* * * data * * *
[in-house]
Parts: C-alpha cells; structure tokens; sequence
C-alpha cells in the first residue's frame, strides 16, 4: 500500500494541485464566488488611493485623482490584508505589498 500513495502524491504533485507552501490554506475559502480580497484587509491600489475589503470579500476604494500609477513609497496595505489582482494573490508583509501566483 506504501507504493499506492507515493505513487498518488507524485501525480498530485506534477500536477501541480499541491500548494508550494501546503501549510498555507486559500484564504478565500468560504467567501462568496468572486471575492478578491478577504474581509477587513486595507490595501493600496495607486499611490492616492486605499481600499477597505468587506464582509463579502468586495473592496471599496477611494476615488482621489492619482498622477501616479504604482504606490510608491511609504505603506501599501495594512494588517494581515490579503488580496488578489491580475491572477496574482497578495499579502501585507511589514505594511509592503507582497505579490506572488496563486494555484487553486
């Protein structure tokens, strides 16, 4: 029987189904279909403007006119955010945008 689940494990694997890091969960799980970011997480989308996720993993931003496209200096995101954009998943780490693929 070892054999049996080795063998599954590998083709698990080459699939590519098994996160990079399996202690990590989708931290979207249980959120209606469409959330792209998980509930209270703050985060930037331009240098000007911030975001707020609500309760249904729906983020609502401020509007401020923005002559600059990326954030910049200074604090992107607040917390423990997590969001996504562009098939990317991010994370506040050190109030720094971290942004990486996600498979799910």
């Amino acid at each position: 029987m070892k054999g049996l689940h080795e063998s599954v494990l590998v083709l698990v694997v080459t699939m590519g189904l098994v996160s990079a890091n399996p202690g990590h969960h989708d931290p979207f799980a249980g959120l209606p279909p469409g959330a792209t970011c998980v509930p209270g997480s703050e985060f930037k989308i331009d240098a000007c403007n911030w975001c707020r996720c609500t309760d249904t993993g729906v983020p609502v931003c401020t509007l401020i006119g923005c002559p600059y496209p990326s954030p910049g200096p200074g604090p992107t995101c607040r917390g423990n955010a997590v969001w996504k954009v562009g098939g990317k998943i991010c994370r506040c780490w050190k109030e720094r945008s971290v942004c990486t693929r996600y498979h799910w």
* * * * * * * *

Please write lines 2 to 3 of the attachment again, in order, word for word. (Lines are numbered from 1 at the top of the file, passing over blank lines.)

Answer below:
Parts: C-alpha cells; structure tokens; sequence
C-alpha cells in the first residue's frame, strides 16, 4: 500500500494541485464566488488611493485623482490584508505589498 500513495502524491504533485507552501490554506475559502480580497484587509491600489475589503470579500476604494500609477513609497496595505489582482494573490508583509501566483 506504501507504493499506492507515493505513487498518488507524485501525480498530485506534477500536477501541480499541491500548494508550494501546503501549510498555507486559500484564504478565500468560504467567501462568496468572486471575492478578491478577504474581509477587513486595507490595501493600496495607486499611490492616492486605499481600499477597505468587506464582509463579502468586495473592496471599496477611494476615488482621489492619482498622477501616479504604482504606490510608491511609504505603506501599501495594512494588517494581515490579503488580496488578489491580475491572477496574482497578495499579502501585507511589514505594511509592503507582497505579490506572488496563486494555484487553486